How do I involve neighbors? Drop off a simple flier for neighbors at each house (federal law prohibits putting fliers in mailboxes, but you can put them in each door.) Hang up fliers around the neighborhood. Call and email. Going door-to-door with the invitations adds a personal touch that will help you get more people interested in volunteering for and attending the event. Keep the invitation simple, and remember to include at least one contact name and phone number, so neighbors can get in touch with someone if necessary. Distribute a short reminder notice one week before the block party to confirm to everyone that it’s still happening.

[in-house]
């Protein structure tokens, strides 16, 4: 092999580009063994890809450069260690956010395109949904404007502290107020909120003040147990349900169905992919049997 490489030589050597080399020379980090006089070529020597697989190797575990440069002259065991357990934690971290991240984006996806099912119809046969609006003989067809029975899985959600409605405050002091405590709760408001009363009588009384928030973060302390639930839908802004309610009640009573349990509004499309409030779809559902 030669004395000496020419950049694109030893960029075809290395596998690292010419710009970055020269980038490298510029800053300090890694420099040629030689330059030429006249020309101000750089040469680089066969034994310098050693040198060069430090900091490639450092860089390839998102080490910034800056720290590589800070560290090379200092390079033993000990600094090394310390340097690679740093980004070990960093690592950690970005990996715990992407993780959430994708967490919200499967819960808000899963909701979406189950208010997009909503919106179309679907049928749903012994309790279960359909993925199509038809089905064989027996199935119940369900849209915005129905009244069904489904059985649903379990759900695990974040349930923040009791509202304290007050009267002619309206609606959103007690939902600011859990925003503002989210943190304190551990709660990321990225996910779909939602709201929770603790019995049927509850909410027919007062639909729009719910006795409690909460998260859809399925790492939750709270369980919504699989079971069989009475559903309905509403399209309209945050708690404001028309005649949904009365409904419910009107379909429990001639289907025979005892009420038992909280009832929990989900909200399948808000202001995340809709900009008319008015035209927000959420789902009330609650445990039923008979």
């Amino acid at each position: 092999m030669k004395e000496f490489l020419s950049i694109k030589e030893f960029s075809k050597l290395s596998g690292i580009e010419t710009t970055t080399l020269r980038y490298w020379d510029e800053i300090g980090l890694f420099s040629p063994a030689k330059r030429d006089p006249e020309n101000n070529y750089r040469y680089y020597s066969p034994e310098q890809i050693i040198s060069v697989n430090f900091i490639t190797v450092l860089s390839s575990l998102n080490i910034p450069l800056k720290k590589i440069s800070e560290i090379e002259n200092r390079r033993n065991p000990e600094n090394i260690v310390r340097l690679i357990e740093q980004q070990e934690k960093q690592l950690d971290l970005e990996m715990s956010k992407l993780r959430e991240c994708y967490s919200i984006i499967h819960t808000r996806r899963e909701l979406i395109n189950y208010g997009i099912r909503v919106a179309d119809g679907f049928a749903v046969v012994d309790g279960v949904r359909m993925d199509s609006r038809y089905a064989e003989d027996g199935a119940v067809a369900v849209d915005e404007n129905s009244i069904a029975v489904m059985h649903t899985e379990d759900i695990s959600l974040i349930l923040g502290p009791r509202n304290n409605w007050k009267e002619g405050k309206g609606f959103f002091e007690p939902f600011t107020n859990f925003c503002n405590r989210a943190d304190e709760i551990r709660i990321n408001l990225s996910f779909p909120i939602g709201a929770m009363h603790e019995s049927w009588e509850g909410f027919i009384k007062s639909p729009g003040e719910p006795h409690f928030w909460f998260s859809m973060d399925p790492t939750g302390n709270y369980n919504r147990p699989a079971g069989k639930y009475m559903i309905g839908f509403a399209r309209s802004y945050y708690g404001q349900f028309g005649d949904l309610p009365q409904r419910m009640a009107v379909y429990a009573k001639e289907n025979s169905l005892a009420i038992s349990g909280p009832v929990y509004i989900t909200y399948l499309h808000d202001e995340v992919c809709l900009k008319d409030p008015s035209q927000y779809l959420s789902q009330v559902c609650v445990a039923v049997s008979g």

Who should be invited? It’s up to you! Invite just your block, neighboring blocks, the whole neighborhood, or the whole city! We can help advertise it if you let us know the date.

What happens on the day of? The Department of Public Works will drop off a “street closed” barrier on the day of your event. If for some reason they don’t drop off the barriers, call 311 or DPW (see above) or block your street off with your own lawn chairs, as long as you have the license. You will need to let cars go in and out of their driveways, so you will have to move the barriers at certain points (so place your tables, etc. strategically).

What other suggestions do you have? If you want to start small/manageable, block off the smallest section of the street that still works for your gathering. This allows you to inconvenience the fewest people, and thus makes it less stressful to have the “perfect” party.